Chicago Public Schools Could Face Major Funding Issue

SPRINGFIELD, Ill. — lllinois Governor Bruce Rauner used his veto power to rewrite parts of a state school-funding overhaul bill on Tuesday, a move that could drastically affect funding for Chicago Public Schools (CPS).

The bill creates a new model for education funding that is required as part of a budget deal approved by legislators earlier this summer, reported the Associated Press. Governor Rauner removed the part in the bill that he described as giving “an unfair diversion” of money to help CPS teacher pensions and removed funding that the district previously received in the form of a block grant, according to Reuters.

A compromise over the new model for education funding has required decades of back and forth between both Republican and Democratic legislators. Both sides agree that the current, 20-year-old calculation to fund public schools across the state is unfair because it requires them to rely heavily on property taxes. In turn, this creates an unequal balance in per-student funding, but lawmakers continue to disagree on how to fix the problem, according to the Associated Press.

The bill currently under debate includes a formula that gives money to the neediest districts first after making sure that no district receives less money than the previous school year. This includes pension help for CPS since it is the only state district that pays the employer portion of teacher pension costs, reported the Associated Press.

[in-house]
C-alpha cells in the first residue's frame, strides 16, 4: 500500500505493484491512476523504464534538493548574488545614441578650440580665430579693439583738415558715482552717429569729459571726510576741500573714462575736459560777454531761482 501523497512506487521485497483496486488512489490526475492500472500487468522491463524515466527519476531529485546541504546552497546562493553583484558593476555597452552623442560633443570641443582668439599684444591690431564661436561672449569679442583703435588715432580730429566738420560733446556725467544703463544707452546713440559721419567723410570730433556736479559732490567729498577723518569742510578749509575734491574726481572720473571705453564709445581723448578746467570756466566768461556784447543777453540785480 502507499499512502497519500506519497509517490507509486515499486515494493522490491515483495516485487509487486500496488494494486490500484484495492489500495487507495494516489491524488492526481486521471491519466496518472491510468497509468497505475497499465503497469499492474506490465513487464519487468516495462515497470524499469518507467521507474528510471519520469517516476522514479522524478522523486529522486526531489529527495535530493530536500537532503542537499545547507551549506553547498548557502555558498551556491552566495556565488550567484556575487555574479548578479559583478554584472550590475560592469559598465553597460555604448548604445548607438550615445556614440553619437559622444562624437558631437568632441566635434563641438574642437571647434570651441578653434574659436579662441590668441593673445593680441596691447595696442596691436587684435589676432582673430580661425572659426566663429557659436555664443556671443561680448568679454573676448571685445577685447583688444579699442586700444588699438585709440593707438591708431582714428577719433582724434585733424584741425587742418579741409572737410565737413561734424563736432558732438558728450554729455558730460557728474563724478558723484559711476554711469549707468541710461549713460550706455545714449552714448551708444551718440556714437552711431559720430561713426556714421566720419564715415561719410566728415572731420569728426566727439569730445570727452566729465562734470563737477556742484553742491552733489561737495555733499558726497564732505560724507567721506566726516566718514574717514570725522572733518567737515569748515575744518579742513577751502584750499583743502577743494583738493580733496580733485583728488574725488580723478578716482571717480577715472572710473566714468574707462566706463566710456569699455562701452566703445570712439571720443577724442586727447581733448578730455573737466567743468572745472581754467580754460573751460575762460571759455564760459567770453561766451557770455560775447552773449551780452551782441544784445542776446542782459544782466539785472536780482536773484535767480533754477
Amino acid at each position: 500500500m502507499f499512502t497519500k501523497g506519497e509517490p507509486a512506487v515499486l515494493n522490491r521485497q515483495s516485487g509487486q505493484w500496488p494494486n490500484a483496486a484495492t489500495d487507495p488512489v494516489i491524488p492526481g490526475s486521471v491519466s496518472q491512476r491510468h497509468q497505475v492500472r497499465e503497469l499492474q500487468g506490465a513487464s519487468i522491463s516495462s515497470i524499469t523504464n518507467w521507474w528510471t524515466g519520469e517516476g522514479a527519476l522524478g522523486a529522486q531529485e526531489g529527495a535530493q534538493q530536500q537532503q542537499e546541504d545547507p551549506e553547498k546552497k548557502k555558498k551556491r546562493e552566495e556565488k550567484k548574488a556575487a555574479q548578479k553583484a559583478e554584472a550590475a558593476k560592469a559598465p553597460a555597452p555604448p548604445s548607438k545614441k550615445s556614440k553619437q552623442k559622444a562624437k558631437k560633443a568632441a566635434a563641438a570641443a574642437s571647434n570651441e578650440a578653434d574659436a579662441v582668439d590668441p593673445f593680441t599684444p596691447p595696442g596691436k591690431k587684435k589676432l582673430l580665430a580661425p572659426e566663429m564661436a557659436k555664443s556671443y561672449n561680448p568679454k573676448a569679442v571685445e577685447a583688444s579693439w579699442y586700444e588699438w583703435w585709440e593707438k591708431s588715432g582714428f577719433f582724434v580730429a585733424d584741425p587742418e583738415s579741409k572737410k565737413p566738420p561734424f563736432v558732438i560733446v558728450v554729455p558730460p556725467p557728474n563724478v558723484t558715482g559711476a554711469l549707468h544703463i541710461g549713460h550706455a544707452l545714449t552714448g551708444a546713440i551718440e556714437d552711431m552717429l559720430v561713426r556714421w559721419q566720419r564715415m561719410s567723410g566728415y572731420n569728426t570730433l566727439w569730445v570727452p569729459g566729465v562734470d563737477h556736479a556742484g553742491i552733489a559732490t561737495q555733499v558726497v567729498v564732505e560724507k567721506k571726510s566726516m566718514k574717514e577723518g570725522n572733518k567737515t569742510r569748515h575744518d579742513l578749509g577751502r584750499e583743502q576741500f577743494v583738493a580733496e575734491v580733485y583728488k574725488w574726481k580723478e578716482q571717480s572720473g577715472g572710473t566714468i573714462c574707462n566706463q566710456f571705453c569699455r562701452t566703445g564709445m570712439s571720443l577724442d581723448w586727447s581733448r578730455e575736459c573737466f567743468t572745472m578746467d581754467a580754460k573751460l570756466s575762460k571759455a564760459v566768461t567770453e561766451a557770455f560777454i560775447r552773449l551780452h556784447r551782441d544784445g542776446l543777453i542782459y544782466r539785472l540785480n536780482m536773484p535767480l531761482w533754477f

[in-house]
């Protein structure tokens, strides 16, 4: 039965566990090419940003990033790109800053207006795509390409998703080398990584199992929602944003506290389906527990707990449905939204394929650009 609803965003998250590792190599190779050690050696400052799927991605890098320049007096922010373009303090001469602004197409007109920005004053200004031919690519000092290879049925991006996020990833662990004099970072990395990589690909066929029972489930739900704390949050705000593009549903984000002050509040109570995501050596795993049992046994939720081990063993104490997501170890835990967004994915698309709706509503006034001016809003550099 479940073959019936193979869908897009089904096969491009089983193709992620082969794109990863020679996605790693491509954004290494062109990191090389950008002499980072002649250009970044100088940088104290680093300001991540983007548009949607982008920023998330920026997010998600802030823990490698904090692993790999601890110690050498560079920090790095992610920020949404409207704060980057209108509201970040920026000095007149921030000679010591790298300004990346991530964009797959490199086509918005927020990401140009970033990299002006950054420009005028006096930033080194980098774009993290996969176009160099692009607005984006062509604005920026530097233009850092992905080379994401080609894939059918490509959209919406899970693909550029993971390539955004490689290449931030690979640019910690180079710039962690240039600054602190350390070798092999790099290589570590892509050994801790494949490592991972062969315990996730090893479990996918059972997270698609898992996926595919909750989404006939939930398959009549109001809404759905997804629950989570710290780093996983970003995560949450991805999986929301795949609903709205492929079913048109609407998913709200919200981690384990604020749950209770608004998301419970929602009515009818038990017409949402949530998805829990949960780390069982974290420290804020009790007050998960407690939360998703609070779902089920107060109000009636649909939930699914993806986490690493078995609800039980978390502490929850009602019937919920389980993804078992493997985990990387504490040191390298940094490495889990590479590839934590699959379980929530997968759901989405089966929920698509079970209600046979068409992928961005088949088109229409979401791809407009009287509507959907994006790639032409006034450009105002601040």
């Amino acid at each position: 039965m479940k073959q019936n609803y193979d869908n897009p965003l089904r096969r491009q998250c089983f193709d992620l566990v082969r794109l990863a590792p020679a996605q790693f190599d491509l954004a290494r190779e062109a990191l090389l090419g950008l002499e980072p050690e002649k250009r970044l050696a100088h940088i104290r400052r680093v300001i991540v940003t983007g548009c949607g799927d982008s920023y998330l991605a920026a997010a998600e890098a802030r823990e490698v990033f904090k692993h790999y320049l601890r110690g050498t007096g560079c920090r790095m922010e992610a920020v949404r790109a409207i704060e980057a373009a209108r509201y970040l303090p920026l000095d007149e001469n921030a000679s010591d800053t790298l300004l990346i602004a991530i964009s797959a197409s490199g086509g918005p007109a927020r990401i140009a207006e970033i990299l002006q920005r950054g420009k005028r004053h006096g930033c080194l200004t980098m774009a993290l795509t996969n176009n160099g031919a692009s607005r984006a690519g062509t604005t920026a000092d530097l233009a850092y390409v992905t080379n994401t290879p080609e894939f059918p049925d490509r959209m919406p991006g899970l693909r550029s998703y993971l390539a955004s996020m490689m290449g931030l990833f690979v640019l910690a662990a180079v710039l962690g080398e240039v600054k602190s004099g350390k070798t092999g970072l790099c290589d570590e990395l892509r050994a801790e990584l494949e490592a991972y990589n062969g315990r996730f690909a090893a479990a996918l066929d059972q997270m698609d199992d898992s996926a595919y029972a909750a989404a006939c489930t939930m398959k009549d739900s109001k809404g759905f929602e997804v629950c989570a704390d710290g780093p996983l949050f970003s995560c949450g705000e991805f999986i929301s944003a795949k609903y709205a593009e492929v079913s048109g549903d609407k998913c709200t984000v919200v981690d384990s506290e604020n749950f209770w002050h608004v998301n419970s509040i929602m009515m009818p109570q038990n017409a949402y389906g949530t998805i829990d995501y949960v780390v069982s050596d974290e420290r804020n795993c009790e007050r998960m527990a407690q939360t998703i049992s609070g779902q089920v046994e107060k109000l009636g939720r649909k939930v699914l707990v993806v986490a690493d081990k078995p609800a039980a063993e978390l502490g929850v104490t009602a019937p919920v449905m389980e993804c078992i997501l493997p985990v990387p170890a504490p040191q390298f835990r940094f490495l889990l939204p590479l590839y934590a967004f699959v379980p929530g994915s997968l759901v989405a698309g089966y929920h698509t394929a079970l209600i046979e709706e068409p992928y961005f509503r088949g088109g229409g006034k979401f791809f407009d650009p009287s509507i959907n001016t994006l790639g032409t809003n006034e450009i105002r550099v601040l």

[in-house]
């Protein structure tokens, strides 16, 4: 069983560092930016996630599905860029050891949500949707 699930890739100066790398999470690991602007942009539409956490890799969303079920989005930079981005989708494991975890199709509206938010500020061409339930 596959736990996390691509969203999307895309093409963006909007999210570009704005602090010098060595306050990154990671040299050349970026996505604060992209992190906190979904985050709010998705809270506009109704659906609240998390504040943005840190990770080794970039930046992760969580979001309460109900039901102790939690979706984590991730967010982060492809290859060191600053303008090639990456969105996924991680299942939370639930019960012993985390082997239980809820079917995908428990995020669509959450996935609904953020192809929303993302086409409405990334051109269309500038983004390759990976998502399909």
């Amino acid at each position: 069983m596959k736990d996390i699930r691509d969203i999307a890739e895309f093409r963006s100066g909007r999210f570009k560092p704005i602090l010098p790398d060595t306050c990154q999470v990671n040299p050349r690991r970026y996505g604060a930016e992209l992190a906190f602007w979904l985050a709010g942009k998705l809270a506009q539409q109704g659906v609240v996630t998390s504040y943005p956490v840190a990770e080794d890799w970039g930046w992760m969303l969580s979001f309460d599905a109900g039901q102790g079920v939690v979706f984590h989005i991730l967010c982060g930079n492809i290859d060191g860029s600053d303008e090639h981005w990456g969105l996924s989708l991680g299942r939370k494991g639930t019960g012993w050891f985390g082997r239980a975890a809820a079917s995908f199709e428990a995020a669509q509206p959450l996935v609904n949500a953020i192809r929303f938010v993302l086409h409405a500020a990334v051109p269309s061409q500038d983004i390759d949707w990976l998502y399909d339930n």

Now that Governor Rauner made changes to the bill, it will return to the legislature where three-fifths of lawmakers in both chambers need to approve or override Rauner’s changes. If neither side can raise the required votes, then the legislation will die.

Without the new bill, schools will not be funded, including the first round of payments due to schools on Aug. 10. As of now, all schools are expected to open on time, but some will be forced to make cuts or even close if an agreement isn’t made this fall.